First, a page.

It will be quite interesting to compare the two cars in terms of aerodynamic performance once the results come back. The aero design has gone through literally dozens of iterations with a lot of much-appreciated input from Arron (he is a senior aerodynamicist with Brawn F1 team). Due to packaging and other constraints the dp1 and dp4 take slightly different approaches to the overall aero so I'm hoping to learn quite a bit from the analysis.
Yes, wings are a possibility for both cars down the road but the initial goal is to get as much low-drag downforce from the underbody as possible and to minimize pitch sensitivity. Wings and other devices can then be used to trim the aero balance as needed.
07/24/09 Things are moving forward. The 3.0L Hartley V8 is complete and ready to go on the dyno. We're shooting for 500hp with this one, it'll be interesting to see how close we can get. We've just completed the second half of the bellhousing so that's going to Hartley for fitment.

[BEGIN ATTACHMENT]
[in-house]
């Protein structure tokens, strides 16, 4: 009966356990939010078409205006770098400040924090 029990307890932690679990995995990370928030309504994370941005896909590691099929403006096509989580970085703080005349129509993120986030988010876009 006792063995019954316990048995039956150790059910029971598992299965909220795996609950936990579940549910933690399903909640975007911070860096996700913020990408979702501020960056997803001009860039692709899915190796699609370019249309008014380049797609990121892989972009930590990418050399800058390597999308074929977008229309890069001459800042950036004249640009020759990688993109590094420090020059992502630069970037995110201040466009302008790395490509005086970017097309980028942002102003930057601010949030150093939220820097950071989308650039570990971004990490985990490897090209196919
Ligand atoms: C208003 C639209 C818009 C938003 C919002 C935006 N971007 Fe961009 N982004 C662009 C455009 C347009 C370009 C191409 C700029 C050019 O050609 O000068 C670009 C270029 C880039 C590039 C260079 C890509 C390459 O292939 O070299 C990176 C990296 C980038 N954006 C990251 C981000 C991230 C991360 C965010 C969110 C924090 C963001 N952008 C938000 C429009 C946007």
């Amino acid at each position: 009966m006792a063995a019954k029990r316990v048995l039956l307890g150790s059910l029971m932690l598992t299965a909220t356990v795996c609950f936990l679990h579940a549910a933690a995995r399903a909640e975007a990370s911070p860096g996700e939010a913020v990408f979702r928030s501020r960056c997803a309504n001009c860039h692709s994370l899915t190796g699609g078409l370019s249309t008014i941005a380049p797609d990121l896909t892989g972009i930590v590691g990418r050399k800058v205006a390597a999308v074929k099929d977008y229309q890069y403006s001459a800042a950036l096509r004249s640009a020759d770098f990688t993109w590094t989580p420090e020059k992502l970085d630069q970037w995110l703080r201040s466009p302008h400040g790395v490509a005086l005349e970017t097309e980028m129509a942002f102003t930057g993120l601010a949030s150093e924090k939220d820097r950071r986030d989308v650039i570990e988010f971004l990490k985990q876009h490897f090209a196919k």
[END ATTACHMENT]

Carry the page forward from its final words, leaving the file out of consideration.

Exhaust fixture is desinged and getting made, then we're going to put the exhaust together and ship that off to Hartley as well. John will run the engine with just a regular exhaust he uses, then we're going to substitute mine and see what kind of difference that makes. Should be educational.
Some other parts that are done are the lightened drive flanges (they still need to be plated).
Many of these parts I will eventually make available for people who are building their own cars. I've had many requests for 'off-the-shelf' custom car components (seems a contradiction in terms, doesn't it?) and I'm designing many things with an eye towards universality, to the extent such as possible.